Article from Songlines (Dec. 2000)
TIBETAN MUSICOLOGIST IMPRISONED
By Kim Burton
Although few of us give much thought to it, music and politics often share their worlds. There have always been musicians who have used their art to comment directly on the political scene – Woody Guthrie famously inscribed on his guitar “this machine kills fascists” (although there are no reliably documented instances of it ever having done so). Sometimes the engagement is unintended and comic – witness the plummeting of John Redwood`s career as Secretary of State for Wales after television cameras caught his writhing failure to recall the words of the Welsh National Anthem.
Ngawang Choephel is a 34-year-old musician and ethnomusicologist born in Tibet but brought up in India. He was educated in India and the United States, specialising in Tibetan music and dance, and in 1994 began planning a film project that would take him back to Tibet to document traditional music and its background. In1995 he arrived in the capital, Lhasa, on a scouting expedition to lay the groundwork for that project. It was the first time he had returned to Tibet, and he was expecting to stay there for at least four months, making video tapes of dances, collecting and transcribing songs, and interviewing performers. He was quite clear about the purpose of the film and his activities – a former girlfriend has said, “He was so passionate for the music. He felt that if he didn´t go back there and record these elders, a whole generation of tradition would be lost”.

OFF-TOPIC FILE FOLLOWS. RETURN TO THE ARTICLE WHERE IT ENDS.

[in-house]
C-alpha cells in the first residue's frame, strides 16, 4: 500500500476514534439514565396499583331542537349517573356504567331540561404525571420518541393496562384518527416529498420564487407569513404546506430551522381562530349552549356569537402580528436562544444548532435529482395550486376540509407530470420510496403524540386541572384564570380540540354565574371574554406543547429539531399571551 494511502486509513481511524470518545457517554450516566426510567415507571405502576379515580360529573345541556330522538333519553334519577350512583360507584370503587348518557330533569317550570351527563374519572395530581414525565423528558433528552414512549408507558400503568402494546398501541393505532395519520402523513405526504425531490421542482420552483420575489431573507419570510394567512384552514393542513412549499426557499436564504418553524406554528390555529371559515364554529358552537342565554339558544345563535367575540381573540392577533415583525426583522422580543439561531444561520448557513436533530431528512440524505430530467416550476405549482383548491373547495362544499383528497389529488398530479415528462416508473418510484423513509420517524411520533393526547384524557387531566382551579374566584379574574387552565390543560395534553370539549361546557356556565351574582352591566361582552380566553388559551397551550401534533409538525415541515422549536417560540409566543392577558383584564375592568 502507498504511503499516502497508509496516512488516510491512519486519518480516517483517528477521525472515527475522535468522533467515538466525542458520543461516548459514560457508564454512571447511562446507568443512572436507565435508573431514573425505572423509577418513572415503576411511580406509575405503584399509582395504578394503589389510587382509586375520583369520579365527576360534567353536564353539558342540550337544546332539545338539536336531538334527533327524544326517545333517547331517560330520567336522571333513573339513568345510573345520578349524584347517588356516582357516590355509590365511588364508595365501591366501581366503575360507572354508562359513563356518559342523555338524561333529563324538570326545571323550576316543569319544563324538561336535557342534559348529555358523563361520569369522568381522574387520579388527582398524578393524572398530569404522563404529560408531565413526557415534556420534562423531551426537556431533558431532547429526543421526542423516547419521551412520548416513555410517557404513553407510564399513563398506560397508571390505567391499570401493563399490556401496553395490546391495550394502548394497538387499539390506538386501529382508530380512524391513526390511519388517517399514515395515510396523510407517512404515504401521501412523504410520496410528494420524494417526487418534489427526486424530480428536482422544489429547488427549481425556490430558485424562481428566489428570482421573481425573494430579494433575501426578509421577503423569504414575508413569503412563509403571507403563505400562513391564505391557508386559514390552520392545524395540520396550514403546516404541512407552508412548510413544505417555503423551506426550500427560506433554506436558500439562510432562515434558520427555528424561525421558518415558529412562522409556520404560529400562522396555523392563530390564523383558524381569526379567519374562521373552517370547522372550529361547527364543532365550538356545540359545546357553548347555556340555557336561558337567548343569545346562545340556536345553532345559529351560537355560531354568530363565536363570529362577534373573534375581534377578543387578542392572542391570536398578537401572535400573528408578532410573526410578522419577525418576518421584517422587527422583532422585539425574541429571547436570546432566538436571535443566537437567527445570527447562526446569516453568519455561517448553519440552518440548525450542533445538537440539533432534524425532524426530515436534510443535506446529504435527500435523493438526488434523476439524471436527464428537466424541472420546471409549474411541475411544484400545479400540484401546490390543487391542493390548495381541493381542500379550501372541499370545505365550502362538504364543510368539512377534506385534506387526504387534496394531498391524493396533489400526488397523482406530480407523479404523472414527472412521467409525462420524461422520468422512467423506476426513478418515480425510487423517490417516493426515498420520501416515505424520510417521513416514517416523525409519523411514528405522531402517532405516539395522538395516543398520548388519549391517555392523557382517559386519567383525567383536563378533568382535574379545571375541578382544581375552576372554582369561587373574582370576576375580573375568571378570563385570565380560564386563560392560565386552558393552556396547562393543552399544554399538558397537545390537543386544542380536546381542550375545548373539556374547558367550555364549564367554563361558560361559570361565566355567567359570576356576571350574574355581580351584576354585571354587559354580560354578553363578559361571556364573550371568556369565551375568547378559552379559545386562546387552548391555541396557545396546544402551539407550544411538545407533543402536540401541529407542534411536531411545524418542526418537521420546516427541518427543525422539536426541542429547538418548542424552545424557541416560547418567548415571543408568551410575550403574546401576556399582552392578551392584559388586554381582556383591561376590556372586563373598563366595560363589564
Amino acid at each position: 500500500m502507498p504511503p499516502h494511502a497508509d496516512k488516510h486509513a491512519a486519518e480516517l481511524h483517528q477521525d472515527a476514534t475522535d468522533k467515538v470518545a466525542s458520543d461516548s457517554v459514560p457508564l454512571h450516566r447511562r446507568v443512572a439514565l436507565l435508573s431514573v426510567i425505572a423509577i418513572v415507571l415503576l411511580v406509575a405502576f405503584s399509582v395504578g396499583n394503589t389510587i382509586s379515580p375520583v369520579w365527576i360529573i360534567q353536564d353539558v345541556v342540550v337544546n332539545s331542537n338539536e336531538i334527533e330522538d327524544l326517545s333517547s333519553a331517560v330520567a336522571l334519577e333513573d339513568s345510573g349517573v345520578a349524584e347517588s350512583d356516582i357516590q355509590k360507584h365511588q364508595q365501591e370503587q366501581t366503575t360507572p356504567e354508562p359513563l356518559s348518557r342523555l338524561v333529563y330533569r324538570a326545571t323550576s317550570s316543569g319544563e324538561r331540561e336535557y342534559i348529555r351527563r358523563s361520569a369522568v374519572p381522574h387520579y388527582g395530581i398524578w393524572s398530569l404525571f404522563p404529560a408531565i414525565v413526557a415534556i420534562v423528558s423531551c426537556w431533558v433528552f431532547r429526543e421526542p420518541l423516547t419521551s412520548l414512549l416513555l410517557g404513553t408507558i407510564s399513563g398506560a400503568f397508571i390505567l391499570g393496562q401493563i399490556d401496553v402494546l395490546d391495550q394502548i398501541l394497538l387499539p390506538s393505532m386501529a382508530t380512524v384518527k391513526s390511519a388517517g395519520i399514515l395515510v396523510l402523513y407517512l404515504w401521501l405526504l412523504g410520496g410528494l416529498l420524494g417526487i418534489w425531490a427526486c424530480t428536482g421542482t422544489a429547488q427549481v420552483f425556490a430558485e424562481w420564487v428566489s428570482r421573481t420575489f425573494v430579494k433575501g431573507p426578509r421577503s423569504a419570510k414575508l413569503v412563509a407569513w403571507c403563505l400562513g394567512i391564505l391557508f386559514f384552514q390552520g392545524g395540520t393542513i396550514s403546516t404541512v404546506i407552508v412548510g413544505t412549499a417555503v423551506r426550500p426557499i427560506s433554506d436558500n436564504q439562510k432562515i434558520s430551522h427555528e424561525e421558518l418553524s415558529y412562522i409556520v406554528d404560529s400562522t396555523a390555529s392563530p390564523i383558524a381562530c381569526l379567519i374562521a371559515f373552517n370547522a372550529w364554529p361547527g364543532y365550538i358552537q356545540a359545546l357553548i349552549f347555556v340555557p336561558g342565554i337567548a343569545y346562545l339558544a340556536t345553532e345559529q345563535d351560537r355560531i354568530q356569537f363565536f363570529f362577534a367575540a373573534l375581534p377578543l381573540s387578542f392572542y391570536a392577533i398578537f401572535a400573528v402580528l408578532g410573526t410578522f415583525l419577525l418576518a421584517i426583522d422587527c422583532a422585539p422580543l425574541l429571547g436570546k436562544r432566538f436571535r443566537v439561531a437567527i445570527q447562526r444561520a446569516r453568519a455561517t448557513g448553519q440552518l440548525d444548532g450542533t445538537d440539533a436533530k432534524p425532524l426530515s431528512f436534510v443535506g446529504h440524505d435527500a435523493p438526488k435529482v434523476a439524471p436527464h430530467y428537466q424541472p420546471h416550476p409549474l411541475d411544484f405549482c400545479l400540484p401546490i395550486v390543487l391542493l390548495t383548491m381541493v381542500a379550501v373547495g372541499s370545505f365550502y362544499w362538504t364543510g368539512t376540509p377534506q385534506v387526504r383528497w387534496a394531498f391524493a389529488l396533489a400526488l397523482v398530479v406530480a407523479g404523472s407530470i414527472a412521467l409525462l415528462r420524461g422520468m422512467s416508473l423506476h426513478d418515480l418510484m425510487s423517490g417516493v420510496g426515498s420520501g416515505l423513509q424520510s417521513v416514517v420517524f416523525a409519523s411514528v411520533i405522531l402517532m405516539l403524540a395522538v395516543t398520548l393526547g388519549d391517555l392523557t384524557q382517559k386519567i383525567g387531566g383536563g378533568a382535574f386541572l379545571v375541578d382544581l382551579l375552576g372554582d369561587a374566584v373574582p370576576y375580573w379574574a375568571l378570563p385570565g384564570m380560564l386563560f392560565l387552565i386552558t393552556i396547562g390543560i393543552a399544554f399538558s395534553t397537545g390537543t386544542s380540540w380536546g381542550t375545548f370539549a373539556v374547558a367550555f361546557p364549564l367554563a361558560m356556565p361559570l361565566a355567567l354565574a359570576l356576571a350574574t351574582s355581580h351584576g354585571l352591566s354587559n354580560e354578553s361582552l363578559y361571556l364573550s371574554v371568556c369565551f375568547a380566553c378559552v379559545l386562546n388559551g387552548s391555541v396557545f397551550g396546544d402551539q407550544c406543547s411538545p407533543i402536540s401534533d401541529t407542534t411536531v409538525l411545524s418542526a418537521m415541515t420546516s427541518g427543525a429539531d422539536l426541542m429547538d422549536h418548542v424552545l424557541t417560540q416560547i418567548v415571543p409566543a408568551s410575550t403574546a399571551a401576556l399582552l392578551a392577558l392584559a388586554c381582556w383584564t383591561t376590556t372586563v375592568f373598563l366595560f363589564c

And this is where the politics begin to bite. In 1950 the forces of the People´s Republic of China occupied Tibet, incorporating it under the title of “Tibet Autonomous Region”, and since then have undertaken a series of activities intended to “protect the unity and security of the whole of China”. These activities have included killings, mass arrests, beatings and violent suppression of protests.
The Chinese view of Tibetan culture is just as passionate as Ngawang Choephel´s- but instead of an asset to be preserved, they see it as a threat, a potential rallying-point for resistance which, if it can´t be controlled, must be stamped out. To them, if a “whole generation of tradition” is lost in the process, then so much the better.
Ngawang Choephel was well aware of the risk, and scrupulously avoided any political activities while in Tibet, but despite this he was arrested in September 1995 and held incommunicado and without trial for over 14 months. There are indications that he was beaten or otherwise ill-treated during this period. He was finally brought to trial in late-1996 and sentenced to 18 years in prison for “espionage and counter-revolutionary activities”. Since then he has been in jail. His trial was held in secret, and the Chinese authorities have failed to produce proof that the charges against him have any foundation whatsoever.
In august 2000 his mother, Sonam Dekyi, was at least given permission to visit her son. She found him ill, weak and frail, “just skin and bones”. Amnesty International has adopted Ngawang Chophel as a prisoner of conscience and has called for his immediate and unconditional release.
It is hard to believe that Ngawang Choephel owes his sentence to anything other than his work and passion for his people´s music. A more eloquent tribute to the importance of art and a more damning indictment of those who wish to control it could hardly be found.